If you mean the outside of the bowls, I use a microfiber cloth, with some saliva if the bowl appears to be dirty. I would usually never put alcohol on the outside of a pipe, but since this one is unstained I could see a potential benefit to everclear. Since the untreated wood is absorbent perhaps something that will evaporate off would be a good idea. Not sure about that. I have used coffee on a rag on rim char with good results.
If you mean the inside of the bowl, I usually just ream em instead of wiping it out.
Hmm, yeah, the exterior on a sav unfinished is kind of a pain if you're looking to keep it clean as it collects any dirt and oils from your hands, whatever it happens to get on it, etc.. Like Stompy suggested, a microfiber towel and water or a dab of alcohol is probably your best bet since you really don't want to use cleaning chemicals on the pipe as it will absorb into the briar, which could range from poisonous to just tasting nasty. If it were really messed up I could see very fine sandpaper being used, but that's a whole nother can of worms.
Gnossos said that he makes a pot of strong black coffee, lets it cool, then dips a rag in it & uses that to get rid of all the dirt and oil build up on his natural vergin castellos. I personally have never tried it since I like em all grubby. He said the coffee itself doesn't leave any stains. Good luck!
The coffee trick is great, cleans well and will break down oils to a certain extent, and surprisingly (especially if you've ever spilled any on a white shirt) won't stain the wood. That being said, I don't think it's possible to get unstained briar back to the light color of when it was new. Even if you held it by the stem all the time, the briar would still color just from being smoked (which is what DGE is talking about 2 posts back.)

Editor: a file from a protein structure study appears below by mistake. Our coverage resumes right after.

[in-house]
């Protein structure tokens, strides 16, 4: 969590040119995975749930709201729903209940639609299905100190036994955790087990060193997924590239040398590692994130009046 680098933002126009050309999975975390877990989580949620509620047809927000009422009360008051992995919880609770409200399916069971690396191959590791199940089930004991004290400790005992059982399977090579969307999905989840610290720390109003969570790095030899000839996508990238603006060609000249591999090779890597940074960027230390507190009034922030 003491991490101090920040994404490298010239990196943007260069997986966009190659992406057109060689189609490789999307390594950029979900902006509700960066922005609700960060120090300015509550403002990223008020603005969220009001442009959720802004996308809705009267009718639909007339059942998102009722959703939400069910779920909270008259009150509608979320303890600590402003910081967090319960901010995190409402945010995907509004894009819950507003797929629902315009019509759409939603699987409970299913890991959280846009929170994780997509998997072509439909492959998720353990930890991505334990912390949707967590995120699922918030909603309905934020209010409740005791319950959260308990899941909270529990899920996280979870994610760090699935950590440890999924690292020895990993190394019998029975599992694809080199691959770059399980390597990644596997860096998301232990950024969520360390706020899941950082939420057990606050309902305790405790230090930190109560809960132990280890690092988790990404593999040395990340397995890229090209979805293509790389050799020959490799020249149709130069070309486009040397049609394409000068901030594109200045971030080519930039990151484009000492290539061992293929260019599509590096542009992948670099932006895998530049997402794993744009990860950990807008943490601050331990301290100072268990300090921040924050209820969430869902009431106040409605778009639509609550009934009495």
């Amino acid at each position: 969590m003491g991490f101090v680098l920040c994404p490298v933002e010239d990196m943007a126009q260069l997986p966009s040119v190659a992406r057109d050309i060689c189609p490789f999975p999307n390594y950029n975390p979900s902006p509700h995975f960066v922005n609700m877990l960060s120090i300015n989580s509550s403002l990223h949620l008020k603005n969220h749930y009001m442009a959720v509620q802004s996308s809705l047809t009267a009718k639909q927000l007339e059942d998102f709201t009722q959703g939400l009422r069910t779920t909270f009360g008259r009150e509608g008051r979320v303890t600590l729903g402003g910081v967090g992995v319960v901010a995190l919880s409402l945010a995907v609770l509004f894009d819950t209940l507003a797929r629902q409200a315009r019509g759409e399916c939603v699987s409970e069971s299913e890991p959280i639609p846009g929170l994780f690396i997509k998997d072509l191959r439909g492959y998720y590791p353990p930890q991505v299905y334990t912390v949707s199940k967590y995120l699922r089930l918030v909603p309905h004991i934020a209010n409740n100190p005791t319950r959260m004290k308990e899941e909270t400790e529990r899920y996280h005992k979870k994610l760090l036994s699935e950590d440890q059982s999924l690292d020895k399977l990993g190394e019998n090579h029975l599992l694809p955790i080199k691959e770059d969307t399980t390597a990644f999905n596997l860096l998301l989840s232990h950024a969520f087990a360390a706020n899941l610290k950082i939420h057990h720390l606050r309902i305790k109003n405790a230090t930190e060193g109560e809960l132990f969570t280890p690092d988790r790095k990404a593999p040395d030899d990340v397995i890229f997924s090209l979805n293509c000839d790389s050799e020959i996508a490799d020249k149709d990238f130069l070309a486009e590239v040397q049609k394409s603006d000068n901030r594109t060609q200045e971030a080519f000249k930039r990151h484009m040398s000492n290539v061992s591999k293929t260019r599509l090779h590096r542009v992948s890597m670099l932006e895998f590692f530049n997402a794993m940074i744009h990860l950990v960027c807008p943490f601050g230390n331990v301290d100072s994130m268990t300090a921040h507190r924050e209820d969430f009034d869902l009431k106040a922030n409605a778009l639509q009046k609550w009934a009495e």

A natural unstained briar pipe bowl will darken/patina over time. It was already stated that this is normal, and I can tell you that you will never get the bowl to stay/remain a light color. I have a BST bent that SAS made that was like ths. It now has an absolutely stunning mahogany patina to the bowl that is beautiful. I have seen this process in countless pipes. It's normal, and if one wants that virgin unstained look to remain--well I have never seen a way to make this possible. It's the natural process of heat, and such like Doug said--picture a red uncooked steak--as it heats it turns color. I cannot ecplain the science behind what happens with a briar pipe bowl, but I know what happens to the color, and it cannot be prevented. On my BST that I currently cannot post pictures of the bowl color is actually beautiful. It's a nce mahogany color that no stain could ever emulate so well. I love how my BST has colored.
Now granted some may not like this to happen, but I have to see a way to stop it from happening.
Outside of the bowl I rub either side of my nose and the natural oils of the skin add a shine to the pipe then I rub with a microfiber cloth.
Inside once a month or so I'll dip a pipe cleaner in some whiskey, doesn't have to expensive stuff a shops own brand will do however it must be drinkable to you, run it around the inside of the bowl and leave it to fully dry.
The reason why I say it has to be drinkable to younis if it is a rocket fuel gut rot type of whiskey or spirit is it can leave a taste in the pipe but a drinkable whiekeynwill sweeten the pipe and get it back to its smoking best.